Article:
Goldman Sachs slashes U.S. GDP forecast, warns of economic ripple effects from banking rout [Video]

Goldman Sachs (GS) warned on Wednesday of economic ripple effects in the aftermath of the Silicon Valley Bank (SIVB) and Signature Bank (SBNY) busts.

The investment bank’s chief economist Jan Hatzius slashed his 2023 GDP forecast by 0.3% in a new note out Wednesday afternoon. Hatzius is now looking for full-year GDP growth of 1.2%.

“The macroeconomic impact of a pullback in lending will remain highly uncertain until the extent of the stress on the banking system becomes clear,” Hatzius wrote.

Silicon Valley Bank’s collapse last Friday marked the second-largest bank failure in the U.S., behind only Washington Mutual during the Great Recession. Signature Bank’s demise was the third-largest bank failure in history.

The turbulent situation caused regulators to spring into action to prevent a banking crisis and mass tech layoffs, which is what likely would have happened if left unaddressed, sources told Yahoo Finance.

A joint statement from U.S. Treasury Secretary Janet Yellen, Fed chief Jerome Powell, and FDIC chair Martin Gruenberg on Sunday said depositors would have access to all of their money from the stricken banks.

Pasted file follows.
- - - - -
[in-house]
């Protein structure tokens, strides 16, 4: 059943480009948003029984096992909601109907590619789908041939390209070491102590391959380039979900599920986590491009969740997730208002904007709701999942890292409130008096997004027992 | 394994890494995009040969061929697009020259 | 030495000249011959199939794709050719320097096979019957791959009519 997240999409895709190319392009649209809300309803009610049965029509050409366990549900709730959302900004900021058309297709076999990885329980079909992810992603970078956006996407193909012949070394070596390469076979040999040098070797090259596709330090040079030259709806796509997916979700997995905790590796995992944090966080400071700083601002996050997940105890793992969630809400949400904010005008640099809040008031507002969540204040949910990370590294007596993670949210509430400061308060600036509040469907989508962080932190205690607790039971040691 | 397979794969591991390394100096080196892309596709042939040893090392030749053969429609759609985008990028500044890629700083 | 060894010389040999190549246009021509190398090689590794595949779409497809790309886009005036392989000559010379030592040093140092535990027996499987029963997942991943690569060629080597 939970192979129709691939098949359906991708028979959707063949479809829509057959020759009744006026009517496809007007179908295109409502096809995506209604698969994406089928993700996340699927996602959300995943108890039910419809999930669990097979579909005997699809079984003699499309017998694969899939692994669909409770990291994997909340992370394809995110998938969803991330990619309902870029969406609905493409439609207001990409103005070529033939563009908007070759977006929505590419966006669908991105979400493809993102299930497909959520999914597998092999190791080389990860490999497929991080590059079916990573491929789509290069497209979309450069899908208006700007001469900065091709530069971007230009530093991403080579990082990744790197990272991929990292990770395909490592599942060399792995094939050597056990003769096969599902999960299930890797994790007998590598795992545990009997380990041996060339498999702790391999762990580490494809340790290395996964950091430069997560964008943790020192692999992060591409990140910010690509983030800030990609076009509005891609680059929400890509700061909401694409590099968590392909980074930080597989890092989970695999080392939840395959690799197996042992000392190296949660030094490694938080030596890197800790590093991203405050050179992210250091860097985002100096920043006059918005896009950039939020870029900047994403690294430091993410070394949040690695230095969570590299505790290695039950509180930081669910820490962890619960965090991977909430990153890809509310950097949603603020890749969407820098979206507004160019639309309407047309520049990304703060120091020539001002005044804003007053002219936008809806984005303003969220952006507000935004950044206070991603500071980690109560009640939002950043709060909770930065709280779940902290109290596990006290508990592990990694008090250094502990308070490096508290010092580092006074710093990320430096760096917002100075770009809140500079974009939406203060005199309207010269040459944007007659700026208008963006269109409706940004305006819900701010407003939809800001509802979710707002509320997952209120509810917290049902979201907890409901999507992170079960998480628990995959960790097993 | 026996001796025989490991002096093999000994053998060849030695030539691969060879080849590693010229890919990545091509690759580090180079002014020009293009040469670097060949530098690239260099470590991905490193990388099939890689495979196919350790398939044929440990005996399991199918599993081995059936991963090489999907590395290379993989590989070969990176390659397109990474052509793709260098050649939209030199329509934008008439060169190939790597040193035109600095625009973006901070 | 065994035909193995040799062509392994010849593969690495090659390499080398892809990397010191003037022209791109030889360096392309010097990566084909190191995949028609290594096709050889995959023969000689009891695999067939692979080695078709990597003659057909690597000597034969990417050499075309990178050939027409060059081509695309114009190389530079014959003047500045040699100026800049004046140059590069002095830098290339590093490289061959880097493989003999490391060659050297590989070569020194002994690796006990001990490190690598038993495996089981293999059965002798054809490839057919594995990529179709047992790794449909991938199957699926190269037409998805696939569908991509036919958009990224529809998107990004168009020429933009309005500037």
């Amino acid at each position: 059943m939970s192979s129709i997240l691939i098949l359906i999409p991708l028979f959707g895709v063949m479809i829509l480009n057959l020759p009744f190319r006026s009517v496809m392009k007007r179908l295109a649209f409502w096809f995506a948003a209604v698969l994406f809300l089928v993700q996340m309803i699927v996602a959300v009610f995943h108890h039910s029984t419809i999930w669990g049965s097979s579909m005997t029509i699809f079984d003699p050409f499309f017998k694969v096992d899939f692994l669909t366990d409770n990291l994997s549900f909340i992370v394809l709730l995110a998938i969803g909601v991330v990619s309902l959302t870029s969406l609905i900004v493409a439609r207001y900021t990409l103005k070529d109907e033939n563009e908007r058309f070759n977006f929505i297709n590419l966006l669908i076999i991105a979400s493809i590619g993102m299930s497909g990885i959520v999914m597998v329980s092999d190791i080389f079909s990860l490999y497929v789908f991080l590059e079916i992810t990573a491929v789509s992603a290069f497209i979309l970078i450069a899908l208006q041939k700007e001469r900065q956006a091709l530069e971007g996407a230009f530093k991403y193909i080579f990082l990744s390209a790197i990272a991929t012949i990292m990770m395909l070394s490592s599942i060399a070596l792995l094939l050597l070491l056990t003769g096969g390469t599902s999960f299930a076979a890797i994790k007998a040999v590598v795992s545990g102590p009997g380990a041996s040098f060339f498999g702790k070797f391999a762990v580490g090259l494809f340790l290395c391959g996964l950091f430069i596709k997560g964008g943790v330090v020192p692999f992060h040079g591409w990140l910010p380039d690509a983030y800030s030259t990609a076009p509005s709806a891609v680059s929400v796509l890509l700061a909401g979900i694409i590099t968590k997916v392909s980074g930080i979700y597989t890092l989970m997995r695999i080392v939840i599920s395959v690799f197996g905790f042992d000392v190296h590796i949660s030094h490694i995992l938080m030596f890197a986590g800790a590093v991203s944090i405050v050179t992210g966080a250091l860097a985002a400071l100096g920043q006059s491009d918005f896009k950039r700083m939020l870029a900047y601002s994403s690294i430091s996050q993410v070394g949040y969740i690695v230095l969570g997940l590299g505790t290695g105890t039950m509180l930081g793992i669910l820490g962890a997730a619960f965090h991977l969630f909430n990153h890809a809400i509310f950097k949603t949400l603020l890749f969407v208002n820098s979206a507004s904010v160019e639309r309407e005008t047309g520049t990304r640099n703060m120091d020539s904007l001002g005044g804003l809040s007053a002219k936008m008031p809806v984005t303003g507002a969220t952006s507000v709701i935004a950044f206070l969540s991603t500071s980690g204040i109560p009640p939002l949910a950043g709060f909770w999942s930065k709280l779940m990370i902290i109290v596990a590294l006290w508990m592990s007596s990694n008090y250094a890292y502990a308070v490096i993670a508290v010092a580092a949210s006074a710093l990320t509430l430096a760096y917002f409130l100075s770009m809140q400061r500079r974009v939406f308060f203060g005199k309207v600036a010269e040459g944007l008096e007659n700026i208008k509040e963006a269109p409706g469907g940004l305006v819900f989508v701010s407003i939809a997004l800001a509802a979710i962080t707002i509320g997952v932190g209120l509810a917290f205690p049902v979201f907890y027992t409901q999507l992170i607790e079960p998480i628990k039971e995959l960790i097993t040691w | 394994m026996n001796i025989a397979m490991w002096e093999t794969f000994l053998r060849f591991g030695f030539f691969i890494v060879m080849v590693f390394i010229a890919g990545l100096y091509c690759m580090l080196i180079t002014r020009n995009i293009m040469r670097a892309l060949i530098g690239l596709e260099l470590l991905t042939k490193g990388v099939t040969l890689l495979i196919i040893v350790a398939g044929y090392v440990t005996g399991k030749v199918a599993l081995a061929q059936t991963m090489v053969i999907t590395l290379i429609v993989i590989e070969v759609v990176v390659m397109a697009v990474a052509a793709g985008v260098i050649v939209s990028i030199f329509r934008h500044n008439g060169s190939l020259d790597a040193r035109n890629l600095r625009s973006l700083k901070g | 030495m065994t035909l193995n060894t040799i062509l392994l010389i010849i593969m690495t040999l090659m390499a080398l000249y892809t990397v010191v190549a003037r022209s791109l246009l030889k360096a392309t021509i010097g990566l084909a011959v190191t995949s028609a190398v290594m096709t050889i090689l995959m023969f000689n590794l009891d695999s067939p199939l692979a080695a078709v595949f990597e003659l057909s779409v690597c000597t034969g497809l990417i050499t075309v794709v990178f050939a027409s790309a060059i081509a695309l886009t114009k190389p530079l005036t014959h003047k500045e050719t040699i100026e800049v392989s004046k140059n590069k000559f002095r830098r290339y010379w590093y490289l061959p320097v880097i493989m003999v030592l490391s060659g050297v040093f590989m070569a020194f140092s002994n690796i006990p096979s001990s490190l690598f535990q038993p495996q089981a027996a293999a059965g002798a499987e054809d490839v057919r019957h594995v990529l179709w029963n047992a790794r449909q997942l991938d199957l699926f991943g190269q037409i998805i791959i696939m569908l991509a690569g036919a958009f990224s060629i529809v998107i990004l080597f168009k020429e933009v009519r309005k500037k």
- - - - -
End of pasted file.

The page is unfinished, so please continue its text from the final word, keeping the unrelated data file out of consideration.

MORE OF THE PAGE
Customers and bystanders form a line outside a Silicon Valley Bank branch location, Monday, March 13, 2023, in Wellesley, Mass. (AP Photo/Steven Senne)

Still, the impact of the collapses on bank lending is wildly unknown. The drama playing out this week at struggling Credit Suisse is not helping sentiment either.

Credit Suisse stock hit fresh lows Wednesday as the company’s largest shareholder — Saudi National Bank — said it would not provide further financial support. That sent the investment bank’s executives out into the market to try and reestablish confidence, with little to show for the efforts.

Hatzius thinks the barrage of negative headlines could weigh on lending and, by extension, economic growth.

“U.S. policymakers have taken aggressive steps to shore up the financial system, but concerns about stress at some banks persist,” Hatzius explained. “Ongoing pressure could cause smaller banks to become more conservative about lending in order to preserve liquidity in case they need to meet depositor withdrawals, and a tightening in lending standards could weigh on aggregate demand.”

Brian Sozzi is Yahoo Finance’s Executive Editor. Follow Sozzi on Twitter @BrianSozzi and on LinkedIn.

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Originally published